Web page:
Beholder (Dungeons & Dragons)
|First appearance||Greyhawk (1975)|
The beholder is a fictional monster in the Dungeons & Dragons fantasy role-playing game. It is depicted as a floating orb of flesh with a large mouth, single central eye, and many smaller eyestalks on top with powerful magical abilities.
The beholder is among the Dungeons & Dragons monsters that have appeared in every edition of the game since 1975. Beholders are one of the few classic Dungeons & Dragons monsters that Wizards of the Coast claims as Product Identity and as such was not released under its Open Game License. Beholders have been used on the cover of different Dungeons & Dragons handbooks, including the fifth edition Monster Manual.
Unlike many other Dungeons & Dragons monsters, the beholder is an original creation for D&D, as it is not based on a creature from mythology or other fiction. Rob Kuntz's brother Terry Kuntz created the Beholder, and Gary Gygax detailed it for publication.
Dungeons & Dragons (1974–1976)
The beholder was introduced with the first Dungeons & Dragons supplement, Greyhawk (1975), and is depicted on its cover (as shown in the section below). It is described as a "Sphere of Many Eyes" or "Eye Tyrant", a levitating globe with ten magical eye stalks. The beholder later appears in the Companion Rules set, in the Dungeon Masters Companion: Book Two (1984). In 1991, it appeared in the Dungeons & Dragons Rules Cyclopedia.
Advanced Dungeons & Dragons 1st edition (1977–1988)
With the release of Advanced Dungeons & Dragons 1st edition, the beholder appeared in the first edition Monster Manual (1977), where it is described as a hateful, aggressive, avaricious spherical monster that is most frequently found underground. Ed Greenwood and Roger E. Moore authored "The Ecology of the Beholder", which featured in Dragon #76 (August 1983).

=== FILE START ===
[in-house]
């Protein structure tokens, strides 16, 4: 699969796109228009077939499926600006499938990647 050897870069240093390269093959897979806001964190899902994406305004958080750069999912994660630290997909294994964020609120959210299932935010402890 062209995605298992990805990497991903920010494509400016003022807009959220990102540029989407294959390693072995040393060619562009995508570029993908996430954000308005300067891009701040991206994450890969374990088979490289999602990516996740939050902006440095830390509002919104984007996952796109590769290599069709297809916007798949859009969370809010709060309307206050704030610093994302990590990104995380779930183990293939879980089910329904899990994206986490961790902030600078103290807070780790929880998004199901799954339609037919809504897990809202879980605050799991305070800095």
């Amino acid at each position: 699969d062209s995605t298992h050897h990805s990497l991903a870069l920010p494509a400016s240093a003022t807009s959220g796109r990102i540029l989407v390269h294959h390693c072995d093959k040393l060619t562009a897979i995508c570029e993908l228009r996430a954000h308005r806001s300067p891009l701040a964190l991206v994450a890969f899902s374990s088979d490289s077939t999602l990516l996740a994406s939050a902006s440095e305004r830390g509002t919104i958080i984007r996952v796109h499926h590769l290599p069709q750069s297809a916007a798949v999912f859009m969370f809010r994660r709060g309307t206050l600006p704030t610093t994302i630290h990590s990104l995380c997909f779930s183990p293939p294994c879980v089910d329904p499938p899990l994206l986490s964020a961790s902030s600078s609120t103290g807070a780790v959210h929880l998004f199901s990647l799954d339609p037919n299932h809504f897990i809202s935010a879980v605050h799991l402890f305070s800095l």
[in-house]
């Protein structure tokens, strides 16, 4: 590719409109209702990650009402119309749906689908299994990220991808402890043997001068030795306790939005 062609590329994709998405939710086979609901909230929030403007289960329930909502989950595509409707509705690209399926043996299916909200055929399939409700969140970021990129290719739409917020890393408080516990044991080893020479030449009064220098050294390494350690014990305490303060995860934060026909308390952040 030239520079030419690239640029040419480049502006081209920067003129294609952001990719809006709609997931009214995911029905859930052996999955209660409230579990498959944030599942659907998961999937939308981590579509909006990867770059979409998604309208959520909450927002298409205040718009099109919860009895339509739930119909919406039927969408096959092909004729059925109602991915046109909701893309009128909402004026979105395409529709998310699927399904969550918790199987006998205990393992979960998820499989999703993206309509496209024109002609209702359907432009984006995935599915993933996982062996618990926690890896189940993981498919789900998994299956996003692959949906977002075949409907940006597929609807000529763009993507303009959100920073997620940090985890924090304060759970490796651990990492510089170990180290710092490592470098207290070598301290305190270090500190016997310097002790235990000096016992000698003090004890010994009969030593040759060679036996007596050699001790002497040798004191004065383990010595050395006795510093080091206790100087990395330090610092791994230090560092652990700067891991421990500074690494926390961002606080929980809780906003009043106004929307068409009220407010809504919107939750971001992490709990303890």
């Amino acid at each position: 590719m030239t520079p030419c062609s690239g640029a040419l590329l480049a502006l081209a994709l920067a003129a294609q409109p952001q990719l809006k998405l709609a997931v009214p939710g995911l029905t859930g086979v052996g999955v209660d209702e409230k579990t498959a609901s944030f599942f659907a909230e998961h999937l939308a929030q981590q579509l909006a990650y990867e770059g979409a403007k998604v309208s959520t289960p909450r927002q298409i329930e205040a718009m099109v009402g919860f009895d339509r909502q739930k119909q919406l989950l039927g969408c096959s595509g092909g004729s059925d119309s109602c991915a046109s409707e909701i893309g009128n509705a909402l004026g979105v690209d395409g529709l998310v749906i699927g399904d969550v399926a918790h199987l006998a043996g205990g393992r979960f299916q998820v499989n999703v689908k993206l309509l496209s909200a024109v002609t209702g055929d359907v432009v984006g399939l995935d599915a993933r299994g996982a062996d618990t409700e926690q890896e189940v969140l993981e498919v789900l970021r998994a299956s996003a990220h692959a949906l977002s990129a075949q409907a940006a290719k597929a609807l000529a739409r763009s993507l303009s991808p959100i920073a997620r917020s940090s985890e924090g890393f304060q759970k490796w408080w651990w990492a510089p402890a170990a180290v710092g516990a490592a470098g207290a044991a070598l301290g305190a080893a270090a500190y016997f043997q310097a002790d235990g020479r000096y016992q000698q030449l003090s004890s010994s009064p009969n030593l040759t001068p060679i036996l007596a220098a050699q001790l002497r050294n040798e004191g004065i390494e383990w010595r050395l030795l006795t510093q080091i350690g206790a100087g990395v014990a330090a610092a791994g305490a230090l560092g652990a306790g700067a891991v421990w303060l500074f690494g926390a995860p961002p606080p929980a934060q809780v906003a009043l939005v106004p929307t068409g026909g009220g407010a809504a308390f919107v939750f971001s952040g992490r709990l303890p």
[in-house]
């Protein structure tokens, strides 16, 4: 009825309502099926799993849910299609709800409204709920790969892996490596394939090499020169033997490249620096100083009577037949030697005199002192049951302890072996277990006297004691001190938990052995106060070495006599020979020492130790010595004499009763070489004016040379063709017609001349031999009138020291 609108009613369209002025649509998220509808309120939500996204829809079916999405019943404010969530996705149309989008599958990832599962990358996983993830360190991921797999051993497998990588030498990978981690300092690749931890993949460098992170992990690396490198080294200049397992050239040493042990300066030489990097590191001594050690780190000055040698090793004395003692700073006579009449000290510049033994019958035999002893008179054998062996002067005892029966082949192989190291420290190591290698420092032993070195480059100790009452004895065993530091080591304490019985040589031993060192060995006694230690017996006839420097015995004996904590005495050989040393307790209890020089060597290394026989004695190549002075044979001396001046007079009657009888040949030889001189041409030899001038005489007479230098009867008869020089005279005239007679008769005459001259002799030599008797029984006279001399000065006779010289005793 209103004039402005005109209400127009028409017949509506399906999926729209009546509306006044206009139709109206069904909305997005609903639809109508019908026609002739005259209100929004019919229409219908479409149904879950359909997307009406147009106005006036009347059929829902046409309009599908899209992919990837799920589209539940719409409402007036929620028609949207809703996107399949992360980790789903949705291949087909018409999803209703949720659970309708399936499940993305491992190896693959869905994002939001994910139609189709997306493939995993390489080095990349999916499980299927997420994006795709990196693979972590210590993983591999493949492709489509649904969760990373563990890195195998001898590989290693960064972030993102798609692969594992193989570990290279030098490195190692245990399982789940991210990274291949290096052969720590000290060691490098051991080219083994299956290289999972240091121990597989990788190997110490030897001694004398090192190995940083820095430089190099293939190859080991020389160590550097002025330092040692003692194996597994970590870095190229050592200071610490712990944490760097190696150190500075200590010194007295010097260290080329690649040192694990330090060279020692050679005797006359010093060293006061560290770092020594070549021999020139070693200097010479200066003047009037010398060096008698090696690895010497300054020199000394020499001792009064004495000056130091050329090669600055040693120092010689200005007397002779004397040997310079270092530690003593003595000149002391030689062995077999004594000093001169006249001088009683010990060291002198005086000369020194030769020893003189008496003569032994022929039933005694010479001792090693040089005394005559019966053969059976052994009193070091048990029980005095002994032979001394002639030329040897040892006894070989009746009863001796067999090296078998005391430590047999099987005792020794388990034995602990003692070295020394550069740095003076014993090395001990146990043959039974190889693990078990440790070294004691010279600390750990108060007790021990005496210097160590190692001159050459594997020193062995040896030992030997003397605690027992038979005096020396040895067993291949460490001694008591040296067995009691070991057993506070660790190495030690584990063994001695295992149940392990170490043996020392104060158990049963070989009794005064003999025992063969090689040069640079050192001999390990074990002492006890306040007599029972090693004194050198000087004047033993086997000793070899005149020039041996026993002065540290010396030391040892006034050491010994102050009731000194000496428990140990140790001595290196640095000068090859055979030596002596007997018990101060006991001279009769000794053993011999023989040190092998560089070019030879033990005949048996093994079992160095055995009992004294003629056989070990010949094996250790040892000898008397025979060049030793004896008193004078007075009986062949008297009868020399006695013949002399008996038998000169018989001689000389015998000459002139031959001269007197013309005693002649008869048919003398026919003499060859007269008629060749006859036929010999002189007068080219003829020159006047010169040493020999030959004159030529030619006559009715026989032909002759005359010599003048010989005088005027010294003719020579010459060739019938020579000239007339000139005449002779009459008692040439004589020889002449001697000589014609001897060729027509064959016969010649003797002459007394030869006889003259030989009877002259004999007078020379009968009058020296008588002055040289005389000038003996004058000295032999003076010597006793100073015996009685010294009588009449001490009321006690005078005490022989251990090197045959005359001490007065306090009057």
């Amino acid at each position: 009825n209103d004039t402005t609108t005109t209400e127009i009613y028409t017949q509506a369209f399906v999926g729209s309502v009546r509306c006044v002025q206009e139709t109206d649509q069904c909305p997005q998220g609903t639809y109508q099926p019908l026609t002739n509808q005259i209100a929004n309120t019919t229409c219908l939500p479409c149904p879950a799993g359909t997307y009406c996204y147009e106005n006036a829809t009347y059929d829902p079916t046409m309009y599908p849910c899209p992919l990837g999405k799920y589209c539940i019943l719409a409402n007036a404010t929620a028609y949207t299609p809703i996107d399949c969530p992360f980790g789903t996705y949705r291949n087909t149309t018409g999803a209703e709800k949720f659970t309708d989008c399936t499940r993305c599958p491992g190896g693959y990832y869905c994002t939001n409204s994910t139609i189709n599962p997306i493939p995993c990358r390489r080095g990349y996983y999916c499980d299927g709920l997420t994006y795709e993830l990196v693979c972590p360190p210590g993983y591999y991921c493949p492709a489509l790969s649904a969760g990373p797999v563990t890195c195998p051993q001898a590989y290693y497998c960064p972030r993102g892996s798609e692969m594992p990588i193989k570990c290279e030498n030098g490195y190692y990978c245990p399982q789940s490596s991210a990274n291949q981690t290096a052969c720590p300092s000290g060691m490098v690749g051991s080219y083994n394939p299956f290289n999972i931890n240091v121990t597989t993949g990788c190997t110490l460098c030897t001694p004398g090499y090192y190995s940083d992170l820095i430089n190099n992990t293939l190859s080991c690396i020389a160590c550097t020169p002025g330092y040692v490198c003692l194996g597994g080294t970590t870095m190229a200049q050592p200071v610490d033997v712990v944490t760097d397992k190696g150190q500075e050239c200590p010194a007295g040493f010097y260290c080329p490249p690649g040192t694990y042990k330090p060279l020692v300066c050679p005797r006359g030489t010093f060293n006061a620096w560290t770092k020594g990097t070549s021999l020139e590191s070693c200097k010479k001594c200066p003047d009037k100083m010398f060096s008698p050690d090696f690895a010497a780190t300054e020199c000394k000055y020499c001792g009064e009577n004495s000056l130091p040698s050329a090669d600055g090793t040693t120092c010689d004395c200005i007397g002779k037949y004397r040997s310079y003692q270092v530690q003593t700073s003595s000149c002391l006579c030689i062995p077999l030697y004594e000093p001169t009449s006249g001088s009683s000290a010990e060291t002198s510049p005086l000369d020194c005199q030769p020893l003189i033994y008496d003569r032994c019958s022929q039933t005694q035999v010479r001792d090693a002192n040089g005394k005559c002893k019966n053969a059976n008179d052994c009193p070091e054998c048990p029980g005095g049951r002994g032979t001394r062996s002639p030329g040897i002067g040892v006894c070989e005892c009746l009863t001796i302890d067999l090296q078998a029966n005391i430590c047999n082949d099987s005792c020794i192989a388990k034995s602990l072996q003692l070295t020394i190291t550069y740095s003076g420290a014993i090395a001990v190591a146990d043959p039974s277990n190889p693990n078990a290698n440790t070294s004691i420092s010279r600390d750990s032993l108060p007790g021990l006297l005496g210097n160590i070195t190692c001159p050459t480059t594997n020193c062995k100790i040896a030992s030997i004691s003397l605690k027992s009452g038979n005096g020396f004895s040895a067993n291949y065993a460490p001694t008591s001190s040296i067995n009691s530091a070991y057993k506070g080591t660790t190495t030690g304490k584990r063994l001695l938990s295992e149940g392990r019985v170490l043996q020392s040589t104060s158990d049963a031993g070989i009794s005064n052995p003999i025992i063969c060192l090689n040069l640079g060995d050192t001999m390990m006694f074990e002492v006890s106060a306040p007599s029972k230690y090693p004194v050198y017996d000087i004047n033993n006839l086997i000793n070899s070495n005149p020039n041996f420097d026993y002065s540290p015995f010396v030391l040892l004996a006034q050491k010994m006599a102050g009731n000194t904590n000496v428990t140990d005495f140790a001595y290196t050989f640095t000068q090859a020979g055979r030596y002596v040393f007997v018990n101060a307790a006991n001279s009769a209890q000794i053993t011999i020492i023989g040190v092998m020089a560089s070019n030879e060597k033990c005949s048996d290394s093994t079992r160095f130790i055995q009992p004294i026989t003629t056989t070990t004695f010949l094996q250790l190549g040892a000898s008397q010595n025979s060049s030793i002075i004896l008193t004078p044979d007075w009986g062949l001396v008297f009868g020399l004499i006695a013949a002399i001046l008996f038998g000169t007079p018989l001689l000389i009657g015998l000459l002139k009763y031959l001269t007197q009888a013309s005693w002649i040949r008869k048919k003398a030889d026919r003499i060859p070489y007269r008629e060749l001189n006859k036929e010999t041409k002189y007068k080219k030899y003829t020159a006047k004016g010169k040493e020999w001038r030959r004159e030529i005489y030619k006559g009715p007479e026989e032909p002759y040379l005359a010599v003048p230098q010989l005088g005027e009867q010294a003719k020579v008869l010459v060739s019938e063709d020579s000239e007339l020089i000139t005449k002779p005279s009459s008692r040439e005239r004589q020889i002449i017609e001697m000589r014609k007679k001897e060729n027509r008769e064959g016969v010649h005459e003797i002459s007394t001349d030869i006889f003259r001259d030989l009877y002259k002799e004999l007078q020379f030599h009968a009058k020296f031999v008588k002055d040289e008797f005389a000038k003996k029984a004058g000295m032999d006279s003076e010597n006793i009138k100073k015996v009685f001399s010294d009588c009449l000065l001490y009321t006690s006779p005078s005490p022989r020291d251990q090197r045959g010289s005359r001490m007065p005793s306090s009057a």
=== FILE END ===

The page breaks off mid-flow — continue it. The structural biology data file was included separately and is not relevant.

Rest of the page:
Advanced Dungeons & Dragons 2nd edition (1989–1999)
Second edition supplements to Advanced Dungeons & Dragons, especially those of the Spelljammer campaign setting, added further details about these classic creatures' societies and culture. Beholders feature prominently in the Spelljammer setting, and a number of variants and related creatures are introduced in the Spelljammer: AD&D Adventures in Space campaign set, in the Lorebook of the Void booklet (1989). It also appeared in the Monstrous Compendium Volume One (1989), and is reprinted in the Monstrous Manual (1993). The book I, Tyrant (1996), and the Monstrous Arcana module series that accompanies it, develops the beholder further. I, Tyrant expands the information on beholders through details of the race's history, religion, culture, settlements and psychology, and more.
Based on Tom Wham's depiction in the first edition Monster Manual, TSR artist Keith Parkinson characterized its popular appearance with plate-like armored scales and arthropod-like eyestalks. Jeff Grubb cites Keith Parkinson's artwork as the inspiration for the beholder-kin created for the Spelljammer campaign setting. The Beholder's xenophobia towards other subraces of Beholders was added after Jim Holloway submitted multiple designs for the Beholder's spelljamming ship and Jeff Grubb decided to keep them all and used xenophobia to explain the differences in design style.
Dungeons & Dragons 3.0 edition (2000–2002)
The third edition of Dungeons & Dragons included the Beholder in the Monster Manual (2000) with the expanded monster statistics of this release. Beholder variants appear in Monstrous Compendium: Monsters of Faerûn (2001).
Dungeons & Dragons 3.5 edition (2003–2007)
The beholder appears in the revised Monster Manual for the 3.5 edition (2003). The mindwitness was a sample creature of the half-illithid template using a beholder as the base creature, featured on Wizards of the Coast's website on August 14, 2003. The beholder receives its own chapter in the book Lords of Madness: The Book of Aberrations (2005).
Dungeons & Dragons 4th edition (2008–2014)